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Keywords:

  • haptoglobin;
  • iron;
  • haemochromatosis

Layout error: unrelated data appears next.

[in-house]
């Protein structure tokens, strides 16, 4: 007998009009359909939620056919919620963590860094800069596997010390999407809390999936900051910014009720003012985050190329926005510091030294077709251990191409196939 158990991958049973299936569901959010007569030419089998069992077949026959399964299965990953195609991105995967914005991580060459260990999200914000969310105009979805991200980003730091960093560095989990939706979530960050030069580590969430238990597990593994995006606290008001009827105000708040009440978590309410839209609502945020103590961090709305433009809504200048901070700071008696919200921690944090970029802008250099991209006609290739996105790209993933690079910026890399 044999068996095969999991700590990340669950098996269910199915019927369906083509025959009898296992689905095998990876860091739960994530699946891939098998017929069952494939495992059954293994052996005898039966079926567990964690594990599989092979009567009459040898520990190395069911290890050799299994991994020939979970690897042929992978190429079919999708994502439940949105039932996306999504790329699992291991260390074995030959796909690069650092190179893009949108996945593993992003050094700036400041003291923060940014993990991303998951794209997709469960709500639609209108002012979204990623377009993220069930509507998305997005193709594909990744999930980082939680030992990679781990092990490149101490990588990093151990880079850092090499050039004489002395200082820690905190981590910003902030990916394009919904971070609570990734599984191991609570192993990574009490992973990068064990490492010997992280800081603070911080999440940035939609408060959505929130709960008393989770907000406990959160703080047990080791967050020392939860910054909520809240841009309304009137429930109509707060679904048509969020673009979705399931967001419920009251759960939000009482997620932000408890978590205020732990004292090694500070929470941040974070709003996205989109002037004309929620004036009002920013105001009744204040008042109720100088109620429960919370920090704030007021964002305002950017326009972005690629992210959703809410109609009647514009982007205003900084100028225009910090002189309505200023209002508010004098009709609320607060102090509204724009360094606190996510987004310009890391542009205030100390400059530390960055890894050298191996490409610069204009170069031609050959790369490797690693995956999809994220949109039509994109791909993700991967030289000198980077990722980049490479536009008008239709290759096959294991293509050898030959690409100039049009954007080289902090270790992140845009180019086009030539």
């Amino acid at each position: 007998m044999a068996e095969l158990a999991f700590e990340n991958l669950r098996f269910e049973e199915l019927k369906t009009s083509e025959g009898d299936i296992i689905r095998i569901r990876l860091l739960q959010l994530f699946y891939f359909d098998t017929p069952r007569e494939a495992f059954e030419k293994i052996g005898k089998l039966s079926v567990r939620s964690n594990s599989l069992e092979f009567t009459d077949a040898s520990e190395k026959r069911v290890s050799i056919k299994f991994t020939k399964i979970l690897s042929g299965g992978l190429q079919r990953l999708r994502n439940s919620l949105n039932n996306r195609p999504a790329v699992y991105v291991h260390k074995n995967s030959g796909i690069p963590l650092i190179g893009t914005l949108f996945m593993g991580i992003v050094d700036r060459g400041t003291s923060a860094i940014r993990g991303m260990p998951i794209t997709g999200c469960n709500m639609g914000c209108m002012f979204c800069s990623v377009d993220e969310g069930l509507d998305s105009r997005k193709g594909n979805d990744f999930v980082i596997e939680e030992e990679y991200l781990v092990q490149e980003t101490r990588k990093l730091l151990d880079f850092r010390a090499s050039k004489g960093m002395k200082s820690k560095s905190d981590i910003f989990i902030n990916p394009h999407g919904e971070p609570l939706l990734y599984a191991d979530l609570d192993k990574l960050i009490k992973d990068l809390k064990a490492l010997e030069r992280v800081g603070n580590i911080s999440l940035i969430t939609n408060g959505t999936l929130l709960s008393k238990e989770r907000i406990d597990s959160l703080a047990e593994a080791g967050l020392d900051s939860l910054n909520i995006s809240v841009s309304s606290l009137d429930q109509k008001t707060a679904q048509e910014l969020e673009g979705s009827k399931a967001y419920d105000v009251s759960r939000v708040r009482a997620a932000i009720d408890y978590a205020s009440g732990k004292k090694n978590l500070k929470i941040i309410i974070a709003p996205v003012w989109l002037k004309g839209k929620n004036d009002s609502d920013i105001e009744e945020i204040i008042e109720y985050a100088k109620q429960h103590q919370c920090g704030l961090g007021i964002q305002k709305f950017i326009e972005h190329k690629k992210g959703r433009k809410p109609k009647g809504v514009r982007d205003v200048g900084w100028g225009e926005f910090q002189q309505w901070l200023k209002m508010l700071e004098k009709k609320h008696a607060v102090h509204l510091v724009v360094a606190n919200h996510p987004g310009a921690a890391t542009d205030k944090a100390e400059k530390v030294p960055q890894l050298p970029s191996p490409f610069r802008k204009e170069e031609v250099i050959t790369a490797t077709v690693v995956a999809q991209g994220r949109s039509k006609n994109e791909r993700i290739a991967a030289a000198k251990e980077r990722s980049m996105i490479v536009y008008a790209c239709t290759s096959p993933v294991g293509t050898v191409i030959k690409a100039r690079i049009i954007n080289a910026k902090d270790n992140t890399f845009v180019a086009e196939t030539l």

Summary. In the UK, 90% of patients with hereditary haemochromatosis (HH) are homozygous for HFE C282Y, as are one in 150 people in the general population. However, only a minority of these will develop clinical haemochromatosis. Iron loss modifies iron accumulation but so may other genetic factors. Haptoglobin (Hp) exists as three major types (Hp 1-1, Hp 2-1 or Hp 2-2) and binds free plasma haemoglobin. In men, Hp 2-2 has been shown to be associated with increased macrophage iron accumulation and serum ferritin concentration. Furthermore, the frequency of Hp 2-2 was shown to be increased in patients with HH. We determined Hp types by phenotyping and genotyping 265 blood donor control subjects and 173 subjects who were homozygous for HFE C282Y. The latter group included 66 blood donors lacking clinical features suggestive of haemochromatosis and without a known family history, and 68 patients presenting clinically with haemochromatosis. Hp 2-2 frequencies did not differ in control subjects and C282Y homozygotes. Hp 2-2 was not a risk factor for disease development in HH. To investigate the relationship between iron accumulation and haptoglobin type, we determined transferrin saturation and serum ferritin concentration in 192 male, first-time blood donors aged 20–40 years who lacked both HFE C282Y and H63D. Transferrin saturation and serum ferritin concentrations did not vary with Hp type.